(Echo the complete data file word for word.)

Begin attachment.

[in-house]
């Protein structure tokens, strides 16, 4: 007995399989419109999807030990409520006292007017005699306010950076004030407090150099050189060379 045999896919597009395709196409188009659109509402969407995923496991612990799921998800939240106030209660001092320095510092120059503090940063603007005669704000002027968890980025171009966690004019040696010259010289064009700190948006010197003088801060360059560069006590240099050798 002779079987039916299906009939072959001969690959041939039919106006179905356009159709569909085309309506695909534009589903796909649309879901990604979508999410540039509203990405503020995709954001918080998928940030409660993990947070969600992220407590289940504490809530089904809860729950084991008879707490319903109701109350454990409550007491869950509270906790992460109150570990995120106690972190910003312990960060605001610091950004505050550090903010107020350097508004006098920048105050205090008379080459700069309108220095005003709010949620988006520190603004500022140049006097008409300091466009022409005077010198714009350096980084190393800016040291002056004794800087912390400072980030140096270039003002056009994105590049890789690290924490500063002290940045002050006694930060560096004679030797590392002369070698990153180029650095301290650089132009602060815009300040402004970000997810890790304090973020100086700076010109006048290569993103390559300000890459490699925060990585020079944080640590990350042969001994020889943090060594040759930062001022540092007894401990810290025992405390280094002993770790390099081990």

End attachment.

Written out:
[in-house]
């Protein structure tokens, strides 16, 4: 007995399989419109999807030990409520006292007017005699306010950076004030407090150099050189060379 045999896919597009395709196409188009659109509402969407995923496991612990799921998800939240106030209660001092320095510092120059503090940063603007005669704000002027968890980025171009966690004019040696010259010289064009700190948006010197003088801060360059560069006590240099050798 002779079987039916299906009939072959001969690959041939039919106006179905356009159709569909085309309506695909534009589903796909649309879901990604979508999410540039509203990405503020995709954001918080998928940030409660993990947070969600992220407590289940504490809530089904809860729950084991008879707490319903109701109350454990409550007491869950509270906790992460109150570990995120106690972190910003312990960060605001610091950004505050550090903010107020350097508004006098920048105050205090008379080459700069309108220095005003709010949620988006520190603004500022140049006097008409300091466009022409005077010198714009350096980084190393800016040291002056004794800087912390400072980030140096270039003002056009994105590049890789690290924490500063002290940045002050006694930060560096004679030797590392002369070698990153180029650095301290650089132009602060815009300040402004970000997810890790304090973020100086700076010109006048290569993103390559300000890459490699925060990585020079944080640590990350042969001994020889943090060594040759930062001022540092007894401990810290025992405390280094002993770790390099081990």